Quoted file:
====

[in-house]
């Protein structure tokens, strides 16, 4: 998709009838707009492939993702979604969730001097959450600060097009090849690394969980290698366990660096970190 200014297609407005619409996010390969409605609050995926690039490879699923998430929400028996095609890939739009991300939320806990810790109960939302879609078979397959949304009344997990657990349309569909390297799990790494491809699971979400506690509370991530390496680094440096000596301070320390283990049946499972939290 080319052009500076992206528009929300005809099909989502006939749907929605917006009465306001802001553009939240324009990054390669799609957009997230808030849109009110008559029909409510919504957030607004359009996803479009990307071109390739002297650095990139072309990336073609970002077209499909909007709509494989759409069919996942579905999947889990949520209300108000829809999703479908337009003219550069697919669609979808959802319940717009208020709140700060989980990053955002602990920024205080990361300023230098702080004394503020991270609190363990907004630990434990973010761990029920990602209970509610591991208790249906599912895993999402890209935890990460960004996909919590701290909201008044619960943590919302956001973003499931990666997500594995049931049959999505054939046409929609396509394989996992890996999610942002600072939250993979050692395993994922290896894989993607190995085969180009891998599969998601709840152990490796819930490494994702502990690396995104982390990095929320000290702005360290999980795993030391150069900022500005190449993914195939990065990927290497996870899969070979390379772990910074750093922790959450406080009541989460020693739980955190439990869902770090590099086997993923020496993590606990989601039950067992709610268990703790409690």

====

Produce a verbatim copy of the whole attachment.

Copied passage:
[in-house]
């Protein structure tokens, strides 16, 4: 998709009838707009492939993702979604969730001097959450600060097009090849690394969980290698366990660096970190 200014297609407005619409996010390969409605609050995926690039490879699923998430929400028996095609890939739009991300939320806990810790109960939302879609078979397959949304009344997990657990349309569909390297799990790494491809699971979400506690509370991530390496680094440096000596301070320390283990049946499972939290 080319052009500076992206528009929300005809099909989502006939749907929605917006009465306001802001553009939240324009990054390669799609957009997230808030849109009110008559029909409510919504957030607004359009996803479009990307071109390739002297650095990139072309990336073609970002077209499909909007709509494989759409069919996942579905999947889990949520209300108000829809999703479908337009003219550069697919669609979808959802319940717009208020709140700060989980990053955002602990920024205080990361300023230098702080004394503020991270609190363990907004630990434990973010761990029920990602209970509610591991208790249906599912895993999402890209935890990460960004996909919590701290909201008044619960943590919302956001973003499931990666997500594995049931049959999505054939046409929609396509394989996992890996999610942002600072939250993979050692395993994922290896894989993607190995085969180009891998599969998601709840152990490796819930490494994702502990690396995104982390990095929320000290702005360290999980795993030391150069900022500005190449993914195939990065990927290497996870899969070979390379772990910074750093922790959450406080009541989460020693739980955190439990869902770090590099086997993923020496993590606990989601039950067992709610268990703790409690």